Private patients a priority - memo
A new principle of "apartheid" is being introduced in hospital accident and emergency units with priority going to patients with health insurance, the Labour Party leader claimed yesterday in the Dail.
Mr Ruairi Quinn said that St Vincent's Hospital in Dublin, which receives substantial public funding, had issued a memo about a decision to designate a particular ward as a "15-bed seven day unit for Accident & Emergency patients with priority being given to patients with private health insurance cover".
Mr Quinn said the memo related to a particular ward rather than a unit "but the principle has been introduced". He asked if this had been done with Government consent.
The Tánaiste, Ms Harney, said she would be surprised if accident and emergency cases at St Vincent's or any other hospital were discriminated against.
She was unaware of the memo but said "the management of a hospital on a day-to-day basis is a matter for that hospital. We are all concerned to ensure that anyone who comes to a hospital as an accident and emergency case is dealt with on the basis of their need and not on any other basis". However, she added that she would draw the memo to the attention of the Minister for Health, Mr Martin.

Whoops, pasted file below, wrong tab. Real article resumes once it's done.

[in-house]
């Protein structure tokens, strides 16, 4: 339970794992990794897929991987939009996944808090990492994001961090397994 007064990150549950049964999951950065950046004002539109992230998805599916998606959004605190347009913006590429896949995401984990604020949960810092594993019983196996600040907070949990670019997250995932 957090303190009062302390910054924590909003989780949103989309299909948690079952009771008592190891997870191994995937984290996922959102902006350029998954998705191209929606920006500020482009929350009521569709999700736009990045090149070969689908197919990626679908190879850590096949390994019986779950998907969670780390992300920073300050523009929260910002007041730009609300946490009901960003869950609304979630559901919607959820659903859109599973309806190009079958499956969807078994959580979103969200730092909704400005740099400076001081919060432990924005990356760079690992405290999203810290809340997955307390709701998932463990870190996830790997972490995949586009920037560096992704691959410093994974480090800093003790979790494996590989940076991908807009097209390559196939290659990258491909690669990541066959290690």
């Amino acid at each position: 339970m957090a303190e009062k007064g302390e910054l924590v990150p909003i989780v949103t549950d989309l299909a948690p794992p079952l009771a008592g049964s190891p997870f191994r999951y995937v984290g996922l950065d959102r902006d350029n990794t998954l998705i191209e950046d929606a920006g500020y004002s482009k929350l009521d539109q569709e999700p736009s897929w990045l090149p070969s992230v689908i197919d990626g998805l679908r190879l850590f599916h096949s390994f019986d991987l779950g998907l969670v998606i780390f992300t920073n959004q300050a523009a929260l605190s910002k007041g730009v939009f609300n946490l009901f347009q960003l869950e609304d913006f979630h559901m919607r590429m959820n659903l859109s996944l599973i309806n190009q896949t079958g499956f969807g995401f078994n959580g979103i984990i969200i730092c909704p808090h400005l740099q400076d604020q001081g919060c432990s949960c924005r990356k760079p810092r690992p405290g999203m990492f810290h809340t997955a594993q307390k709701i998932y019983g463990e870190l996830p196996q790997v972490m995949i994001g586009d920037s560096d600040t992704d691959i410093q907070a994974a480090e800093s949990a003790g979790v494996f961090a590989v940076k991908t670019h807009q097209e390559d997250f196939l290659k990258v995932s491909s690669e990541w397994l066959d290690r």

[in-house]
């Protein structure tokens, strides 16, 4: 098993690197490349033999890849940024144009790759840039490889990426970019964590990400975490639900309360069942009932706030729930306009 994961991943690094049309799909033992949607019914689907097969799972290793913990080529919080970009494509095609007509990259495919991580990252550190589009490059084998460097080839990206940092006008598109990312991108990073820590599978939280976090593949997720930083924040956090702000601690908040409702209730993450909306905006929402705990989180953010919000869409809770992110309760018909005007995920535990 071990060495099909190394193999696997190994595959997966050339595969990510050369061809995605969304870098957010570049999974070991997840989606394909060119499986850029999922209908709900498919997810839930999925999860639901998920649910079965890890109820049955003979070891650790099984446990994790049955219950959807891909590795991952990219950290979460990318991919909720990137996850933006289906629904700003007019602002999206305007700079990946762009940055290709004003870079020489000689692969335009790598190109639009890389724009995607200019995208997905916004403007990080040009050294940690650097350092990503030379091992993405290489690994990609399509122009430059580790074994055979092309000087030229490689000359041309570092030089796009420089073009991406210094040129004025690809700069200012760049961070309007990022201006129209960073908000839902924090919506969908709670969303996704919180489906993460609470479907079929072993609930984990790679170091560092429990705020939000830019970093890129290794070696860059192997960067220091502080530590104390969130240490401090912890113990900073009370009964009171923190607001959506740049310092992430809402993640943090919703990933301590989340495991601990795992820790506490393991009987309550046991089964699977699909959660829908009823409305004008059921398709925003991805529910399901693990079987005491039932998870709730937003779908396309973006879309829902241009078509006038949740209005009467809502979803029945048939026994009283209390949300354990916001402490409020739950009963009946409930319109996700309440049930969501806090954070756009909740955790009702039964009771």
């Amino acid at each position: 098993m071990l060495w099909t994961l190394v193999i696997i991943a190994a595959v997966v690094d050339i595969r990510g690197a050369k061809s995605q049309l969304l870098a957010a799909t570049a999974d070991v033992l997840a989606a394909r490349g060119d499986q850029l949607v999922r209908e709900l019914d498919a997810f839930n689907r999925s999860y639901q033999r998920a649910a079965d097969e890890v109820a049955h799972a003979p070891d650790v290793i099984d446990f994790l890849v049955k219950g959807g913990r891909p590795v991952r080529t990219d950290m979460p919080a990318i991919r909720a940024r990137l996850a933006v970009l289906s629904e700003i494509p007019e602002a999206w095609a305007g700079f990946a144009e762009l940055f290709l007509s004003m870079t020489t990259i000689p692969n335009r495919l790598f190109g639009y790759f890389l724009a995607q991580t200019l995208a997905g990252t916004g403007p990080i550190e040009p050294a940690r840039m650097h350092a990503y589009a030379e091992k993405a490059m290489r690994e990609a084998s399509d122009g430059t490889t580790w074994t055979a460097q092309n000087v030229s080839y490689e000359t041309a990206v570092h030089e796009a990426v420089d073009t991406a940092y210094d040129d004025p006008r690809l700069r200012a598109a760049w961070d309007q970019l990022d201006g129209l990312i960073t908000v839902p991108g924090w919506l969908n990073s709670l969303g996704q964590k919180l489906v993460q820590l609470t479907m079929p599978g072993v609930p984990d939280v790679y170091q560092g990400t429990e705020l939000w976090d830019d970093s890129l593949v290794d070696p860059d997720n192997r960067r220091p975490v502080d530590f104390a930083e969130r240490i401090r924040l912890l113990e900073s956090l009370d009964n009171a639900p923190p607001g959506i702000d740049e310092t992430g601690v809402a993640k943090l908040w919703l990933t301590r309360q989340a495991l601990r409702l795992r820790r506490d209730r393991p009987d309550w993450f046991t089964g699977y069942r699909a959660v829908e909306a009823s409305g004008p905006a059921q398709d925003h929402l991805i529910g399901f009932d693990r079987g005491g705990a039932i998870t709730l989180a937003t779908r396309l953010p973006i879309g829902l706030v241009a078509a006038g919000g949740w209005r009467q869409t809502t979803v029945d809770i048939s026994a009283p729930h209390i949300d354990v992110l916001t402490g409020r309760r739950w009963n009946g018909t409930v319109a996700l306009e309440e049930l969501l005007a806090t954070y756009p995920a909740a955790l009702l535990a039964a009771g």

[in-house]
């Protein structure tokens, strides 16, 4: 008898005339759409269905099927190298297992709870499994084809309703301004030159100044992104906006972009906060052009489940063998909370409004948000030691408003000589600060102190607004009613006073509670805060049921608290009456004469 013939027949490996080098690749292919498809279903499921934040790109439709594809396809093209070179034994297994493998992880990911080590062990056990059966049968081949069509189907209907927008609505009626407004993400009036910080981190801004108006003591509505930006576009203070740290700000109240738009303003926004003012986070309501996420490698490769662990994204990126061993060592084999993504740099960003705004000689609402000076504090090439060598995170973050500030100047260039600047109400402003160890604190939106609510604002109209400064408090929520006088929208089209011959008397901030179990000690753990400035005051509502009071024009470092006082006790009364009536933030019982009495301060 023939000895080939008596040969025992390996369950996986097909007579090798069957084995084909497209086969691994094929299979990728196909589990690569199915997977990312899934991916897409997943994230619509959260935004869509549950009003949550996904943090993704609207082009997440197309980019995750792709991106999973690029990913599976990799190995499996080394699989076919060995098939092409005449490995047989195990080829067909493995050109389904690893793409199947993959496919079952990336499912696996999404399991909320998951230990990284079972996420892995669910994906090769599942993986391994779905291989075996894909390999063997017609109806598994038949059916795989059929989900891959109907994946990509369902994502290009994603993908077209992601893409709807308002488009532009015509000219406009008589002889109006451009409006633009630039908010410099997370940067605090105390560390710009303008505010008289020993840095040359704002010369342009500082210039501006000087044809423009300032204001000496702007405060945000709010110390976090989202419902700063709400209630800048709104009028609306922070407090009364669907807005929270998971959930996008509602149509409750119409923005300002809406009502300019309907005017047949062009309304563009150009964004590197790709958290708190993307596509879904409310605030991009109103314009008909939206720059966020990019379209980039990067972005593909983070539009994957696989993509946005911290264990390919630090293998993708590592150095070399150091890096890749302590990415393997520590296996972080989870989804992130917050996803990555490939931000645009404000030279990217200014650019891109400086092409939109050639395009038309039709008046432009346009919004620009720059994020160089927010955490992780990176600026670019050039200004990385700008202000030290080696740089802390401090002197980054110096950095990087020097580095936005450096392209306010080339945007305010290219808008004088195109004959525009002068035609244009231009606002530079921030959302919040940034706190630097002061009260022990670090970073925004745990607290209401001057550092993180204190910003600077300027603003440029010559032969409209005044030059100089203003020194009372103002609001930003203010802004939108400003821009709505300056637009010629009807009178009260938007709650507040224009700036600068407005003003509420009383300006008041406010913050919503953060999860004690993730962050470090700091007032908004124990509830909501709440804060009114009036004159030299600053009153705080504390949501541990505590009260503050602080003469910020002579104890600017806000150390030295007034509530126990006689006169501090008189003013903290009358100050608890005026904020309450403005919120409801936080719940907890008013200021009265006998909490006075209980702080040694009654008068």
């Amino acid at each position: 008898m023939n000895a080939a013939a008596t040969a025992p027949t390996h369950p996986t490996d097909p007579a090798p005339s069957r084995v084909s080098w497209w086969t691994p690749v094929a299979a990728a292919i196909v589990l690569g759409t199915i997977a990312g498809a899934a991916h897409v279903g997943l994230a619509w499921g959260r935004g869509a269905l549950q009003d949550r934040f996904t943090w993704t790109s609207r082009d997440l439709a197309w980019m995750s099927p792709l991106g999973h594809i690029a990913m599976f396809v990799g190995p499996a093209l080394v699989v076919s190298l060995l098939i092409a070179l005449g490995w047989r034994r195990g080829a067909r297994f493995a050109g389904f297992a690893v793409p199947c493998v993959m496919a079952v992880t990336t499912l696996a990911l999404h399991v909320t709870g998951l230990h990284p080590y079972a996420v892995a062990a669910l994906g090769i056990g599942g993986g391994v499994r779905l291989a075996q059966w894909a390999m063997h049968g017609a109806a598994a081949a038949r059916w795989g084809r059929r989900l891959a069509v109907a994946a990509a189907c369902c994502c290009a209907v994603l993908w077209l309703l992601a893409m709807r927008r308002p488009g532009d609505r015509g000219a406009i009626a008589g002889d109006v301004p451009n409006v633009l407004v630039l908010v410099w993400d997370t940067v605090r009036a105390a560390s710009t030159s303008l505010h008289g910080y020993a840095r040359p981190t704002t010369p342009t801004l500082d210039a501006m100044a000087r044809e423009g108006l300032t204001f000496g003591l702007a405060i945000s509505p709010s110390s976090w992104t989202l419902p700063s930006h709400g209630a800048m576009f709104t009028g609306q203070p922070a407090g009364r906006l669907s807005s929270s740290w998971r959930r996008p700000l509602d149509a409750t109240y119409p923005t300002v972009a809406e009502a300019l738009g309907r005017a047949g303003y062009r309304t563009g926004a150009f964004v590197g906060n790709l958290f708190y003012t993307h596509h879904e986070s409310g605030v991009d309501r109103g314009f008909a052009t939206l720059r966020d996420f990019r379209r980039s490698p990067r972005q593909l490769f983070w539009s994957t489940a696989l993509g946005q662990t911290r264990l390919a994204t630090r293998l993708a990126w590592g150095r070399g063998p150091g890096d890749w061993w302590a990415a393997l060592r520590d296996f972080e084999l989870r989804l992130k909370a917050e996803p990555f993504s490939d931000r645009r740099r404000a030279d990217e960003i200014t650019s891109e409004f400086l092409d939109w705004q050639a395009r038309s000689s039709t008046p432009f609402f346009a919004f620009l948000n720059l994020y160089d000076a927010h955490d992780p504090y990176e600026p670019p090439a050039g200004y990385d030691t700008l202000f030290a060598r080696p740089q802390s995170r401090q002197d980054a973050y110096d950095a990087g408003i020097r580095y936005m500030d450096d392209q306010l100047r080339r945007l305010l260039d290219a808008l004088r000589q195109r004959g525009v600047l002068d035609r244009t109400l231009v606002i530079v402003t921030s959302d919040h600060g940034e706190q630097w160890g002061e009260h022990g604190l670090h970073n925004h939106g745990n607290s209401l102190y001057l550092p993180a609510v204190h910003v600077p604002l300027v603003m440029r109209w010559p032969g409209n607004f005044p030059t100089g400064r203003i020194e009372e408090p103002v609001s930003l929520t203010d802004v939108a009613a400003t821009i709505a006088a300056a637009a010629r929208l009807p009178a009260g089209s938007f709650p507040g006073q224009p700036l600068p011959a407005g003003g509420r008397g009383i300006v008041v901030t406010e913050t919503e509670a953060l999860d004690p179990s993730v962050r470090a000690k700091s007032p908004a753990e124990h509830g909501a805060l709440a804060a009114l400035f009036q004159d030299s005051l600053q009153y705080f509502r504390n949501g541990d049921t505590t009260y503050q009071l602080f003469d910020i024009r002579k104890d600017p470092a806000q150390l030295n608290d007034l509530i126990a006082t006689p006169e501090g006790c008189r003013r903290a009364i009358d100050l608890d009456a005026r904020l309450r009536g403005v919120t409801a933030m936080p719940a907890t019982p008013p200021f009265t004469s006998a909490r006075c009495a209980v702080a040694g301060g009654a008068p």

Mr Quinn said the Minister for Health had political and statutory responsibility as well as power to issue guidelines. He called for a Government "undertaking" that such guidelines would be issued so that there would be no distinction between public and private patients.
Mr Phil Hogan (FG, Carlow-Kilkenny) said it was clear that "people's illnesses are not taken into account, but that the strength of their bank balance is more important in terms of getting access to health care".
The Tánaiste said however that the Government was committed to ensuring people had access to health care on the basis of medical need, not financial means.
Ms Harney said the ratio of public to private beds in hospitals in recent years, which should be 80:20, had gone to 71:29. This was "unacceptable", she added.